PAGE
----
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 This topic is discussed in the "Grouper Maintenance" training video.

This page presents suggestions for ongoing Grouper administration tasks, including:

Pruning logs and registry
Monitoring Grouper Functions
Setting up Notifications

Pruning Logs and Registry

change log
daemon logs
user audit logs
point in time logs

Pruning the Change Log

When updates are made in Grouper (group add, membership add, etc), updates are also made to the temp change log (grouper_change_log_entry_temp) as part of the same transaction. The Grouper Daemon later (by default every minute), moves these changes to grouper_change_log_entry with sequence numbers and also adds flattened notifications and permission notifications.

By default, change log entries are retained for 14 days in grouper_change_log_entry. This is configurable in Note that this option doesn't exist before Grouper 2.0.

# number of days to retain db rows in grouper_change_log_entry.  -1 is forever.  default is 14

Pruning the Daemon logs

When the Grouper Daemon runs jobs, logs are kept in the grouper_loader_log table with information about the job, such as when it started, ended, and status. Note that these logs don't just get created for the jobs that load data into Grouper, but also for the other jobs that are run by the Grouper Daemon, such as the job to populate grouper_change_log_entry which runs every minute.

By default, these logs are retained for 7 days. This is also configurable in

# number of days to retain db logs in table grouperloader_log.  -1 is forever.  default is 7

Pruning the User Audit Logs

User Audit logs are created when updates are made in Grouper. These logs are stored in the grouper_audit_entry table. For Grouper 2.0, I think the only option for pruning these logs are by deleting them directly from the database.

Here's an example to delete rows based on time. Note that created_on is milliseconds from epoch.

delete from grouper_audit_entry where created_on < '1318599550575'

Pruning the Point in Time Logs

Grouper has several tables that have names starting with "grouper_pit_" that are used to store point in time data. These tables are populated by the Grouper Daemon. If an object has been deleted from Grouper, the object remains in the point in time tables with an end date. Using GSH, you can delete objects in the point in time tables that have end dates. See Point in Time Auditing.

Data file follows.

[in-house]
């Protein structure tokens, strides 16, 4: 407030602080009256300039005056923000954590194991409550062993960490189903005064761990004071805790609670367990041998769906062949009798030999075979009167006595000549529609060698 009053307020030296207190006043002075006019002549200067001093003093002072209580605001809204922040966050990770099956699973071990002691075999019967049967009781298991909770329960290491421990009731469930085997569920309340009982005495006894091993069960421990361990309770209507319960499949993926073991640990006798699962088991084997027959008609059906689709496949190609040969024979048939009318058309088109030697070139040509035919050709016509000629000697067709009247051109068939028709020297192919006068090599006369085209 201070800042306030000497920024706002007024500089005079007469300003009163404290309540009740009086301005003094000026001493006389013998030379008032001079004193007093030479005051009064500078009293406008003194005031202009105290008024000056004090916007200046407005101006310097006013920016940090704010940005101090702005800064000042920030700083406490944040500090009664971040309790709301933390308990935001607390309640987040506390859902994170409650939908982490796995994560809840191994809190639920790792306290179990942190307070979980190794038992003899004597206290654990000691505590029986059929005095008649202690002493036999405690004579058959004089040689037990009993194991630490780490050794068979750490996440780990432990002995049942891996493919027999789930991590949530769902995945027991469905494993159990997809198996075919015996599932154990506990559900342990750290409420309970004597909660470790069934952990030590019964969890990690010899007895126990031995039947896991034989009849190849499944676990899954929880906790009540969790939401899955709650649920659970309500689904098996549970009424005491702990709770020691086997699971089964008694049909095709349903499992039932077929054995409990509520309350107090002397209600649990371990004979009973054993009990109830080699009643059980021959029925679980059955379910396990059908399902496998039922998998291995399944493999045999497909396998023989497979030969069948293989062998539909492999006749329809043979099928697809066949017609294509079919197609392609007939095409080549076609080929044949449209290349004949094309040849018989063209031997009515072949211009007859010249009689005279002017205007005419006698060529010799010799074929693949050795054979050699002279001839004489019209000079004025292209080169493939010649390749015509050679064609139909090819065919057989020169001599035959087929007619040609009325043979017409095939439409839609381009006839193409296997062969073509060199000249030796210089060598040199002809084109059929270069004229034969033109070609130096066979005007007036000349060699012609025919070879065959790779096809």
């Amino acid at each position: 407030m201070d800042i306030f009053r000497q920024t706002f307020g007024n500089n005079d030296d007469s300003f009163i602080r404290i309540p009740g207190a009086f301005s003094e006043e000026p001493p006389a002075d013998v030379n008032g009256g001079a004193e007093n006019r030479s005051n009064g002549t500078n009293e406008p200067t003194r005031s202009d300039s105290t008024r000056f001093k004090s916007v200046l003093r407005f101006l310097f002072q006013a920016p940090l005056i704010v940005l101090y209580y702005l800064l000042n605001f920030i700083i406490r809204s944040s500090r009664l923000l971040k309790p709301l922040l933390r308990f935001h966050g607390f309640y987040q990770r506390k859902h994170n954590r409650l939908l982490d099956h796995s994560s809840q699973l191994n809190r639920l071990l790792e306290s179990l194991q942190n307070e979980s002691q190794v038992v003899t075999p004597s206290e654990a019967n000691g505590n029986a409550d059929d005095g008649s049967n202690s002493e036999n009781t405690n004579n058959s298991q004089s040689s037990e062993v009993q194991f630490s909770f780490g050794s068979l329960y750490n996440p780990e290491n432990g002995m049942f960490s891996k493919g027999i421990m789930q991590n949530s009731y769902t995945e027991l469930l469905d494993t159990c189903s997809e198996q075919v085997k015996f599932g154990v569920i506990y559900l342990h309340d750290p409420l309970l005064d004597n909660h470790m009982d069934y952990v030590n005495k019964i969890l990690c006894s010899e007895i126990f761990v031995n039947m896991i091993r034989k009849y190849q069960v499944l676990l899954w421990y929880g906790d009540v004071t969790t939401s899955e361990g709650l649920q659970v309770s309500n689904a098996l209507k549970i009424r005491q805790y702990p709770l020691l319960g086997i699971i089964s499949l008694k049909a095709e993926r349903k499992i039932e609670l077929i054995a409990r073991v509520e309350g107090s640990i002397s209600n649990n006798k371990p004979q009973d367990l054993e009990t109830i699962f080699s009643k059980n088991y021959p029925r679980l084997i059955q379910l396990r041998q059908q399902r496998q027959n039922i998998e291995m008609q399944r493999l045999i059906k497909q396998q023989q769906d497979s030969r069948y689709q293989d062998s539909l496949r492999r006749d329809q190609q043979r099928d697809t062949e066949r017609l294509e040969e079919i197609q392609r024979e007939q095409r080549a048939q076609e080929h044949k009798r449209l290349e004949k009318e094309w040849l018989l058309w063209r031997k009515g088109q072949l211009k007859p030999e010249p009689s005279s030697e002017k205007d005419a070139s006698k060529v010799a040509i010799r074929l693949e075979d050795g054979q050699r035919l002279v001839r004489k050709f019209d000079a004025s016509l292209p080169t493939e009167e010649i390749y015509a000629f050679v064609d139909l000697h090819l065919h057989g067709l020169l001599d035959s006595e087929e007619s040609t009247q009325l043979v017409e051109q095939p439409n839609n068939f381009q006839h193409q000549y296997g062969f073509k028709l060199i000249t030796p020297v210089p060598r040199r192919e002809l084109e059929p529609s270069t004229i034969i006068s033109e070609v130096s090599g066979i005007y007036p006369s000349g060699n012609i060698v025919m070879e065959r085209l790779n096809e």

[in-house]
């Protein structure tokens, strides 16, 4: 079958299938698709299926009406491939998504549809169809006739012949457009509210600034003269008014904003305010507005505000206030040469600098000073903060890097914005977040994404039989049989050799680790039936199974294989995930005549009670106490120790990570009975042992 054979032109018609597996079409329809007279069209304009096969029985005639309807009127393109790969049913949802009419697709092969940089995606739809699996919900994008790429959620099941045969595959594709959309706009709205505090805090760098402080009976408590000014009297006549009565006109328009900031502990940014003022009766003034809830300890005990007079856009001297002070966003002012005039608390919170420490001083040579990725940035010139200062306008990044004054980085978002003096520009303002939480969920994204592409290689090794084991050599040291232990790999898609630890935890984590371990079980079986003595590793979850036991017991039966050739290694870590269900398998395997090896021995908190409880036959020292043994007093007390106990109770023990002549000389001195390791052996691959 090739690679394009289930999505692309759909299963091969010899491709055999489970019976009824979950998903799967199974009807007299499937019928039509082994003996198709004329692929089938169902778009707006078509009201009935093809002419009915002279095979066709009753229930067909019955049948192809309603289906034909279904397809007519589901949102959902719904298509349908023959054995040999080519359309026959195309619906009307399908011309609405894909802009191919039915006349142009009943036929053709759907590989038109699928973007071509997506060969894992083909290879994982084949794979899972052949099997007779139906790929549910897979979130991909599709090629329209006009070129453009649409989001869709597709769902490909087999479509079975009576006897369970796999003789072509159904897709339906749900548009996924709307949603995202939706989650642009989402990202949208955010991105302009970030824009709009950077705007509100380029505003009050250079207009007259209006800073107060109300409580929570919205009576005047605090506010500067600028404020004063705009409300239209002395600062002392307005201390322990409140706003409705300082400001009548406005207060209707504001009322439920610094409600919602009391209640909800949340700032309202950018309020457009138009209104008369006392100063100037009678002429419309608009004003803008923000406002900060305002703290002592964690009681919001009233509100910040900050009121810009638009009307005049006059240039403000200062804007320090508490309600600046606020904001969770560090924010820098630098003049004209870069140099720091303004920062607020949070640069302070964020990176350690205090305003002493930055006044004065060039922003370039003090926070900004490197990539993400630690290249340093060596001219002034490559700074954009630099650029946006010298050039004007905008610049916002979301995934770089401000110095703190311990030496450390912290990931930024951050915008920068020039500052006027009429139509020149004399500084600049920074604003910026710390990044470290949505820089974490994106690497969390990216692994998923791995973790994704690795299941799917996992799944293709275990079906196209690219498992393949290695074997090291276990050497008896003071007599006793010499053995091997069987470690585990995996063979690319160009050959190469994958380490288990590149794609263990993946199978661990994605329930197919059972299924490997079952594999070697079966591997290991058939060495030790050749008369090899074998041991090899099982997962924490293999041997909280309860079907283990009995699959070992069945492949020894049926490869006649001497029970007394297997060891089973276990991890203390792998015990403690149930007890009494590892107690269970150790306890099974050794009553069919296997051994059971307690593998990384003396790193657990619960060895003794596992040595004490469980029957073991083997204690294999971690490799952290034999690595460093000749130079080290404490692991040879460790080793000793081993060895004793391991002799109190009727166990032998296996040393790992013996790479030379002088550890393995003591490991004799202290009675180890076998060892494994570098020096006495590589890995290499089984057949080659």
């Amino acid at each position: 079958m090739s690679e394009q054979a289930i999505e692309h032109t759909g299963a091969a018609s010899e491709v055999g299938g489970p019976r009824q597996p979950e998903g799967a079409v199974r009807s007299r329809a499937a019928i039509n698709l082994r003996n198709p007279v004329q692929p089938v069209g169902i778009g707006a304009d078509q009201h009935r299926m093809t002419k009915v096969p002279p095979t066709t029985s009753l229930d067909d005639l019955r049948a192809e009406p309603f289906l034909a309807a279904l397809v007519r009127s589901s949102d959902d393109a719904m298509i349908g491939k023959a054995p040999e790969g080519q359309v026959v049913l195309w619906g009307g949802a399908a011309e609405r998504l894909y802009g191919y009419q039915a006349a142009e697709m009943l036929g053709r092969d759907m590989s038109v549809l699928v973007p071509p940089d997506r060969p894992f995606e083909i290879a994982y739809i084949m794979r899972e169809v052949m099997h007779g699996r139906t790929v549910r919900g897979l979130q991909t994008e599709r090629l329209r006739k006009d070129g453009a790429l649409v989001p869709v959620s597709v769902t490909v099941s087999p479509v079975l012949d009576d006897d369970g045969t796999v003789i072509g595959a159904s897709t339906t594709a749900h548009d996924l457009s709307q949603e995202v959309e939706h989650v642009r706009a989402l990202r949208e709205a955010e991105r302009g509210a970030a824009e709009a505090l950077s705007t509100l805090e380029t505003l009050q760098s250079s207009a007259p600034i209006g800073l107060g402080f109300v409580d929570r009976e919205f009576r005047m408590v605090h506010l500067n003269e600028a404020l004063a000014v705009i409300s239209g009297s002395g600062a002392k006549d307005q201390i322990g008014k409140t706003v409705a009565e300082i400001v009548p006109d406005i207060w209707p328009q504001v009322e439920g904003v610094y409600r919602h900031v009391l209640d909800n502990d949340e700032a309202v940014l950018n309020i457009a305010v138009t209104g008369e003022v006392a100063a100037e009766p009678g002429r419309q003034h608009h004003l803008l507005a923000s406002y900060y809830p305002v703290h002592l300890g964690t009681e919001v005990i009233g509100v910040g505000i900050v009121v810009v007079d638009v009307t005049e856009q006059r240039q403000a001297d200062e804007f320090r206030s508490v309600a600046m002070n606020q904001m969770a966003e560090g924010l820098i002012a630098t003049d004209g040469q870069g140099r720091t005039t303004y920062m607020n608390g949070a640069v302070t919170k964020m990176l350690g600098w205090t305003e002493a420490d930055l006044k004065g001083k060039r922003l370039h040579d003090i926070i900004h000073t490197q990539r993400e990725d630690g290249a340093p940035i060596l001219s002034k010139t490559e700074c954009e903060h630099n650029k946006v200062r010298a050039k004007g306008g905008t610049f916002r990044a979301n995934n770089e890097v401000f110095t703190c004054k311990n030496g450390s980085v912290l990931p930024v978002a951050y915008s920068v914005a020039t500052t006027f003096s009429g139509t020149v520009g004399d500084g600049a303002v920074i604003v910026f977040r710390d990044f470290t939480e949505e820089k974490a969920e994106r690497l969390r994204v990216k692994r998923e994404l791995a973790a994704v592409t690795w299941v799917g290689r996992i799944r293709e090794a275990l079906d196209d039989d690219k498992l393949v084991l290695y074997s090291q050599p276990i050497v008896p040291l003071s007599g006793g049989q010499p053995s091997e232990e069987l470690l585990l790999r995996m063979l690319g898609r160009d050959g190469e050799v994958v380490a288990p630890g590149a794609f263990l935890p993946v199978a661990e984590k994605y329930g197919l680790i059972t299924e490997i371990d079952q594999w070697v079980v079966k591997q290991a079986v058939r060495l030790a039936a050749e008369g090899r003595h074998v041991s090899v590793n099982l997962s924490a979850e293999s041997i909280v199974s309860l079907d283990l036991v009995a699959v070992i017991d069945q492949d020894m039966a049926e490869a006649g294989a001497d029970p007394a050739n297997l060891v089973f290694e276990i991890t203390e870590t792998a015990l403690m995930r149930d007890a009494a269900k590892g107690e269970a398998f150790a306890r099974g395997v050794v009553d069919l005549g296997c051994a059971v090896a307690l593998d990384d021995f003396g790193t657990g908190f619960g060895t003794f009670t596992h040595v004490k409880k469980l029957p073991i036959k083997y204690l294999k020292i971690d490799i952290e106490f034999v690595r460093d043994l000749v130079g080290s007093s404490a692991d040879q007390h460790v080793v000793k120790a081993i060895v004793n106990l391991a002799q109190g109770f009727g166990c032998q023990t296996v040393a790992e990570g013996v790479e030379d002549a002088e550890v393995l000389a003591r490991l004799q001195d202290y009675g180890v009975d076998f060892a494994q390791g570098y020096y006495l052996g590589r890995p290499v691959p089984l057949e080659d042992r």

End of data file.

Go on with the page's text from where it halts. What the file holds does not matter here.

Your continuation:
Pruning the Registry

You may need to delete old groups, e.g. if you don't need to keep course groups with unlimited history.  At Penn we only need courses for the current semester, next semester, and previous semester.  This might be as easy as an obliterate GSH command (note you can generate a report first), or a SQL query that generates a GSH script.  See the GSH documentation for details

Monitoring Grouper Functions

Here are tips for monitoring Grouper functions:

  • Set up Nagios to check the Grouper Diagnostics web service status page to be sure the daemons are running and the DB is up etc
  • Set up your logs email you so you can see when people have errors (
log4j.appender.grouper_mail.Subject=Grouper <at:var at:name="envName" /> Error
log4j.appender.grouper_mail.layout= org.apache.log4j.PatternLayout
log4j.appender.grouper_mail.layout.ConversionPattern   = %d{ISO8601}: [%t] %-5p %C{1}.%M(%L) - %m%n

# Loggers

## Default logger; will log *everything*
log4j.rootLogger = WARN, grouper_error = ERROR,  grouper_mail = ERROR,  grouper_mail = ERROR,  grouper_mail
  • Periodically check a service that uses XMPP to make sure the messaging is still working

Setting Up Notifications

  • For email notification of items such as membership changes, disable date changes, or permission changes, use rules and follow the examples for use cases on email notification.

See Also

Grouper Diagnostics

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